Thursday Reads: Love Will Trump Hate in November

 2815Good Afternoon!!

Last night Dakinikat and I were talking about how the Donald Trump phenomenon is affecting us, and it dawned on me that it reminds me of what it’s like to live in an alcoholic family with an abusive and completely unpredictable father–only in this case it’s the entire country that is trying to deal with the crazy abuser. You never know what is going to happen next, but you know it will be incredibly stressful and emotionally exhausting.

In the case of Trump’s very public behavior, I never know what shocking news will greet me when I get up in the morning. If it’s a day when I write a post it’s even worse because I get overwhelmed trying to figure out what to write.

It’s not a perfect analogy, but it helps me understand why I feel so disoriented and stressed-out as I follow the news each day. I suppose it’s not as bad for people who aren’t paying as close attention to the campaign as we are; but judging by the polls, just about everyone except angry, racist white men is turned off by Trump’s bizarre behavior.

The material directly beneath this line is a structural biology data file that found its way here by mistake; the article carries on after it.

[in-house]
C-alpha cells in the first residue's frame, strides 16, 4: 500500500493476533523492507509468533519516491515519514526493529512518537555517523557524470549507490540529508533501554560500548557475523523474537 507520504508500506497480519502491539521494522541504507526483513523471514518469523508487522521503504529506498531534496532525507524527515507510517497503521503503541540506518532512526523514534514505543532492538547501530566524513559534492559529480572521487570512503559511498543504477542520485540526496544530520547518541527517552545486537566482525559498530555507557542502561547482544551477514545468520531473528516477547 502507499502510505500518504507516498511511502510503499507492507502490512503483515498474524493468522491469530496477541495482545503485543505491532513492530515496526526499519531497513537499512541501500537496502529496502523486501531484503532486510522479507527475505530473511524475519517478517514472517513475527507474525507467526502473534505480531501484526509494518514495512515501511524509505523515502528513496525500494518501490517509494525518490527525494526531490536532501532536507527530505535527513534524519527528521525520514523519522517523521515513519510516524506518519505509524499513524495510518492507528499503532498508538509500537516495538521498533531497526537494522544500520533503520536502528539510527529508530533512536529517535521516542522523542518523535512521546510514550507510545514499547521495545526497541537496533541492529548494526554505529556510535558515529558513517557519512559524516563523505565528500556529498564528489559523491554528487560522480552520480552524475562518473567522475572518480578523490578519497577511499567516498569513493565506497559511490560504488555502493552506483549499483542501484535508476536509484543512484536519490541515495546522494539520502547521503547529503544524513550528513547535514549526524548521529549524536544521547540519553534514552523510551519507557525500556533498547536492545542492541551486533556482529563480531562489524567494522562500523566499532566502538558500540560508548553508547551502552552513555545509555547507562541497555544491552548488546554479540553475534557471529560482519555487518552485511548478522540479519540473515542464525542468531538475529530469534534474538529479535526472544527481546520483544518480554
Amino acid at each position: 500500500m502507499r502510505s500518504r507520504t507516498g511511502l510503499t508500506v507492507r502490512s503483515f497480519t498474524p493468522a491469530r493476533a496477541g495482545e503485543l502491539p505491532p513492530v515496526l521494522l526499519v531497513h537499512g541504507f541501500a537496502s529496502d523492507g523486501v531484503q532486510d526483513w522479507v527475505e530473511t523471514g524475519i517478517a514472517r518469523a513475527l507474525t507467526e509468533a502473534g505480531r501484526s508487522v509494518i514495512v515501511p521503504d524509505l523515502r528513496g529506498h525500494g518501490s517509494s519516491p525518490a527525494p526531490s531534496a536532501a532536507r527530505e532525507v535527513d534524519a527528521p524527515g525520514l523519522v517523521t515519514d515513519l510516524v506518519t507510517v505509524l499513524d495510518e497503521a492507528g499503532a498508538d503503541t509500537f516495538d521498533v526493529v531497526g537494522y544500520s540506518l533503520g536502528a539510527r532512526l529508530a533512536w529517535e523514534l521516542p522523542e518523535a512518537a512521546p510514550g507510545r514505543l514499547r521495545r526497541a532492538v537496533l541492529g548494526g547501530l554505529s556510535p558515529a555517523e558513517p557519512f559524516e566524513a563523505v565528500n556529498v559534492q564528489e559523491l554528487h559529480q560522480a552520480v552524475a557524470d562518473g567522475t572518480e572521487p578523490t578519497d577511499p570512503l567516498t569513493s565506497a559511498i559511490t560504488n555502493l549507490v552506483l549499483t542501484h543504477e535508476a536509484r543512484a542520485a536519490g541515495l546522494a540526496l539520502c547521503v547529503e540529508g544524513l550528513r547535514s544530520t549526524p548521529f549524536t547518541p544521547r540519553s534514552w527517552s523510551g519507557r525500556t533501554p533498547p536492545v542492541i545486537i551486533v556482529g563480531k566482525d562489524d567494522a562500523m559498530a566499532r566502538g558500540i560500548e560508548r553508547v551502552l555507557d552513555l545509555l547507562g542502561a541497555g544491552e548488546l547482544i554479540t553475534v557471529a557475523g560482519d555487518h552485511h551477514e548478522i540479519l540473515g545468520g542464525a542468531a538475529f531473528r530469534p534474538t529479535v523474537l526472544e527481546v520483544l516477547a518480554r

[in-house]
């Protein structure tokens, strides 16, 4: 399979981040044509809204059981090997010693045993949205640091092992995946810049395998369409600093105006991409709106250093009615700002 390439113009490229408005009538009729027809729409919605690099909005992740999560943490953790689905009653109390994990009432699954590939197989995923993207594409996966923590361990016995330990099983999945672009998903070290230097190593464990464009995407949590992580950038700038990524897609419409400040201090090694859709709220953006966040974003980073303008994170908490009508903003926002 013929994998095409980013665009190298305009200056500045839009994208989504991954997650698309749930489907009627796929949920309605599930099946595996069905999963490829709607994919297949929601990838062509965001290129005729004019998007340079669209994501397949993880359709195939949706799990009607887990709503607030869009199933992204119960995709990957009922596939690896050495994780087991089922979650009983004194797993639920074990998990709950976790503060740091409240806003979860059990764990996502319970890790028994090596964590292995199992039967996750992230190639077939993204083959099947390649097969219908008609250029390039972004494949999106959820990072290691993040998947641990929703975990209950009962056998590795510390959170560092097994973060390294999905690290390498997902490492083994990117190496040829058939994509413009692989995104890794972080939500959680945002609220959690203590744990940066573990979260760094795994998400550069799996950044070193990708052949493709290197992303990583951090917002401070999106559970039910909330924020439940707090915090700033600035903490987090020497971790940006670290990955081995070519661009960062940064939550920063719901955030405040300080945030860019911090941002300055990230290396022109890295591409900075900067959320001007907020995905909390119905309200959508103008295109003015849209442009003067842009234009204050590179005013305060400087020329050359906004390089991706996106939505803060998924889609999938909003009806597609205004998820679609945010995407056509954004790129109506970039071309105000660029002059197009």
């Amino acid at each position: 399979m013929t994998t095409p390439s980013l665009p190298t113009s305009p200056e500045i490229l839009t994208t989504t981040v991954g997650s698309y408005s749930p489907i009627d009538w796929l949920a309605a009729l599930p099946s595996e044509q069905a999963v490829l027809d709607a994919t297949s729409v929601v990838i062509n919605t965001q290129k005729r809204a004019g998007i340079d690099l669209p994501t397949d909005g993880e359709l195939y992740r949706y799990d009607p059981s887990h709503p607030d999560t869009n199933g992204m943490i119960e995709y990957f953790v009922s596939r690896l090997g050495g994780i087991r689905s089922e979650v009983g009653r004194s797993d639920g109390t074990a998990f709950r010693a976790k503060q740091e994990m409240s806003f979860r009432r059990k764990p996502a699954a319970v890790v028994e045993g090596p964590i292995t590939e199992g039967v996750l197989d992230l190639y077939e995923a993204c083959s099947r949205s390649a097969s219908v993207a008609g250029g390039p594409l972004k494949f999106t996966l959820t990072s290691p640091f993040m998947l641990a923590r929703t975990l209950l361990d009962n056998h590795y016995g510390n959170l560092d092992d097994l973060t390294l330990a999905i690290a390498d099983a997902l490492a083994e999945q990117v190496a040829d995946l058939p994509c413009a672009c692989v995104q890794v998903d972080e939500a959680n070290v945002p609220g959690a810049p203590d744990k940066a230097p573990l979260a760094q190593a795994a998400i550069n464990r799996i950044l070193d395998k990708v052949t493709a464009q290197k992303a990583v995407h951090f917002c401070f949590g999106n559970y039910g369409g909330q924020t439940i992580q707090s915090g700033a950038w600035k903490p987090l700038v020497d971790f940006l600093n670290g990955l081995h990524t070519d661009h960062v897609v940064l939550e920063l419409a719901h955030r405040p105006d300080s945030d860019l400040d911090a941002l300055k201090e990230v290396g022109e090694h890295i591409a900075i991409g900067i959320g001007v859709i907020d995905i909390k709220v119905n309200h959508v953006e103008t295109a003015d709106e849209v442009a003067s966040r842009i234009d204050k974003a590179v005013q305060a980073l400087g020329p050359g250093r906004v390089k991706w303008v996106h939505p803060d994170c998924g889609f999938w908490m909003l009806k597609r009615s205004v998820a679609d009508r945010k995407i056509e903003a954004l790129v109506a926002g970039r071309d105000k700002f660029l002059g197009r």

There have even been reports of bullying by children who have heard and been influenced by Trump’s ugly hate speech.

From The Guardian in June: ‘You were born in a Taco Bell’: Trump’s rhetoric fuels school bullies across US.

Tracey Iglehart, a teacher at Rosa Parks elementary school in Berkeley, California, did not expect Donald Trump to show up on the playground….

“They said things like ‘you’ll get deported’, ‘you weren’t born here’ and ‘you were born in a Taco Bell’,” said Iglehart, 49. “They may not know exactly what it means, but they know it’s powerful language.”

Hearing it in Rosa Parks elementary, of all places, came as a shock. “Berkeley is not an area where there are Trump supporters. This is not the land of Trump.”

Yet the spirit of the GOP presidential candidate has surfaced here and, according to one study, in schools across the country.

An online survey of approximately 2,000 K-12 teachers by the Southern Poverty Law Center found toxic political rhetoric invading elementary, middle and high schools, emboldening children to make racist taunts that leave others bewildered and anxious.

“We mapped it out. There was no state or region that jumped out. It was everywhere,” said Maureen Costello, the study’s author. “Marginalized students are feeling very frightened, especially Muslims and Mexicans. Many teachers use the word terrified.” The children who did the taunting were echoing Trump’s rhetoric, she said. “Bad behavior has been normalized. They think it’s OK.”

So my notion of the Trump campaign as a dysfunctional family that is affecting millions of Americans is not so far-fetched.